I have been gagging to play Demigod for weeks. I noticed it became available for download over Impulse ahead of the shop release in the U.K. (where I would have got a nice box and manual too). Sod the box, I wanted to play it that day. So I handed over my cash, well, typed in my credit card numbers, and downloaded it. The game downloaded very quickly as it happened, and installed without a problem. Would it run though? Would it shite. Well that’s not true, it would so long as I turned off the sound using the /nosound tab, which I found out about after a fair bit of reading online. Those robbing bastards had sold me a game that they knew full well had stupid shitty problems that they were going to fix later. In other words I was beta testing their bullshit code, at my expense, using my broadband technology and (most importantly), my gaming time.
I couldn’t get it to work even after at least 5 hours research and driver updating. A couple of days later an update became available which Impulse duly tried to download. Except it got an error. My registration is not valid apparently. Well kiss my arse you dirty robbing bastards. Now I have a game that I spent the best part of £30 for, which I can’t update and won’t work until it is updated. Assuming the update fixes my problem, which I’m willing to put a crisp groat on that it won’t.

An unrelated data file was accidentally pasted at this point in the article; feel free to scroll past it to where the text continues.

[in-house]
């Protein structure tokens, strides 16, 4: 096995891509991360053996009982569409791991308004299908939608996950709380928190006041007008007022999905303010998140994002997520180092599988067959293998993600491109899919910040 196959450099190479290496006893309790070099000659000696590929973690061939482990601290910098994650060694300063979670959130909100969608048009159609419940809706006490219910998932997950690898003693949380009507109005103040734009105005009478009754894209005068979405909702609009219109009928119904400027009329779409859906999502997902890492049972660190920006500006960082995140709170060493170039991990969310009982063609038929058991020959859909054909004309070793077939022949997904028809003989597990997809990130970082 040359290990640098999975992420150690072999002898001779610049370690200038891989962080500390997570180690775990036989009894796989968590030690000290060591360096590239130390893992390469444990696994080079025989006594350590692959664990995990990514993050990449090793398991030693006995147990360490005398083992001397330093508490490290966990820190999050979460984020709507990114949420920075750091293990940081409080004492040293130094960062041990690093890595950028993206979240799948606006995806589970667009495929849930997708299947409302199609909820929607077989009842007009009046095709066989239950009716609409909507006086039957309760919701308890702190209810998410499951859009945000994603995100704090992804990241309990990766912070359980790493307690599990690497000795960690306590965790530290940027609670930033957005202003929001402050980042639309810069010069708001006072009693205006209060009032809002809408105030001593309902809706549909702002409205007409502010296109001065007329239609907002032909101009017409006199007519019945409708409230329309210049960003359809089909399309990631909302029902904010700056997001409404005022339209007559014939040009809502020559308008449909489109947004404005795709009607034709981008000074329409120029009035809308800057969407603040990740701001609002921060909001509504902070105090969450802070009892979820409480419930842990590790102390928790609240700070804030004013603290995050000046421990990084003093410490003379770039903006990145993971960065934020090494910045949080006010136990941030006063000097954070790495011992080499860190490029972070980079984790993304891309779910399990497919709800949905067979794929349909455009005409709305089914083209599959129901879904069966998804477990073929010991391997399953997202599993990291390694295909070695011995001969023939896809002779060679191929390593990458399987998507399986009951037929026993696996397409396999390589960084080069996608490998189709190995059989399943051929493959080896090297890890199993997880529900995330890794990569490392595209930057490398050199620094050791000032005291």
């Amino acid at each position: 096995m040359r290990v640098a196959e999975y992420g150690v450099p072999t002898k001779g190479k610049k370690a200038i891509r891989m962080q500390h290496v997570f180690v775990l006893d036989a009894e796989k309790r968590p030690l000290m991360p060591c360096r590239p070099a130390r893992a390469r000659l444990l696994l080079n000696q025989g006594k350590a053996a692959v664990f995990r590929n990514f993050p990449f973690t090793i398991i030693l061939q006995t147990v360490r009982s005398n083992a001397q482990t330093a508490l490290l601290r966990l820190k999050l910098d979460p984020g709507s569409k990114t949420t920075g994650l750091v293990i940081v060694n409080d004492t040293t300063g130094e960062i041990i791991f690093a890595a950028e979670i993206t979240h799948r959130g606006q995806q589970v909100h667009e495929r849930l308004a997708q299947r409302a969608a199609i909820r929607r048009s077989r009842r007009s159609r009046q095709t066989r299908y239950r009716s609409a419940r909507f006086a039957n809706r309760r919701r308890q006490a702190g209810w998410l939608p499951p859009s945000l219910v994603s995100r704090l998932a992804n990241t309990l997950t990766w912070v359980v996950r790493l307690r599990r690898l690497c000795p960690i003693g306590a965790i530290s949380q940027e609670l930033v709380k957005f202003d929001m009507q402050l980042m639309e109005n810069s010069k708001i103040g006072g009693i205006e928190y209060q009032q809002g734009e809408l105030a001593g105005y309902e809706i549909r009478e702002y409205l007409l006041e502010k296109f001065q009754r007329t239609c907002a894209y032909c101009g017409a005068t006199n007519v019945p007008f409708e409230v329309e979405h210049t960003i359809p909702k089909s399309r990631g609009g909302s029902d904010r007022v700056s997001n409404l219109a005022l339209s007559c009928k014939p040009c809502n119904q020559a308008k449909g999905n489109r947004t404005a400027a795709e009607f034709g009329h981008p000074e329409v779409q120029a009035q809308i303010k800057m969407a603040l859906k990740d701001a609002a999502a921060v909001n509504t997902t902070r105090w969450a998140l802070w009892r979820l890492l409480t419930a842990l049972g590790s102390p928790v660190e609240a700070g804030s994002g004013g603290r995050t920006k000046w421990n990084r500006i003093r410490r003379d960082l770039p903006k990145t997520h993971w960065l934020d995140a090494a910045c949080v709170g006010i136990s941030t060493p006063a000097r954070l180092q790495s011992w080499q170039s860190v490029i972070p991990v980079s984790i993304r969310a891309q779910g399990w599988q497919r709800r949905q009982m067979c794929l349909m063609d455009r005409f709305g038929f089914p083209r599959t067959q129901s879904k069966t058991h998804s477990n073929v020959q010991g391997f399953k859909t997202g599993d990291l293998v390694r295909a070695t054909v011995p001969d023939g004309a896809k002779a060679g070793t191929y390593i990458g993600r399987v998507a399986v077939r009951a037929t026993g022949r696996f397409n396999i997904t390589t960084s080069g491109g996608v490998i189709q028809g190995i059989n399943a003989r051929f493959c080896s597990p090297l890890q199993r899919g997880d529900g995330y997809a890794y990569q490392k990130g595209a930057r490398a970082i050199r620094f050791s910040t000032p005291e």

So much for the “ease of update” advantage. So much for the “available to play almost instantly”. So much for the “games are cheaper”. ASDA charge £27 for most of their new games. You find me a new game for less than that on any download service.
Now let’s jump ahead a few years, because I’m sure that eventually the developers and publishers will work out how to resolve their shit software and start releasing good finished products (or at least we will have all gone fibre optic and will be able to download the patches in a nanosecond).
Looking through the 216 games, stopping after about 3 foot of scanning the shelves, there’s one called Spellbound. You might not have heard of it. Many moons ago, when I were a lad, it came out for the C64. I had a quick game and thought, “I’ll do this one day, when I have more time”. It’s still there, waiting.
How many games from now will be available in 25 years time if they are only released in digital download? In 25 years will I still be able to play Geometry Wars and Super Stardust HD, just like I can still play Stardust and Super Stardust? I doubt it. I suspect that once my hard discs die then that will be it, the games will be lost forever.
Companies go bust, Woolworths proves that. Will Steam and Impulse be around in 20 years time? What about 50 years time? And when they go bust what will happen to the games they host… Oblivion, I’ll bet.
That’s the biggest problem for me. Not that the only advantage of digital download is for the developers (to get me to spend 6 hours beta-testing their shit code), but that the history of video games will be lost. It’ll stop now. You’ll be able to play anything you like in the future, just so long as it came out before now, because someone somewhere will still be selling the hardware and the software to play whatever game it is you want to play.
Digital distribution marks the end of video game history unless distribution companies step up to the plate and release the games so they can be stored on media, for free, and played without protection codes once they have been flogged to death and no longer provide revenue.
Steam, Impulse, Awomo and Onlive along with the console download services are going to kill video game history, I’m sure “the masses” don’t care, but I do.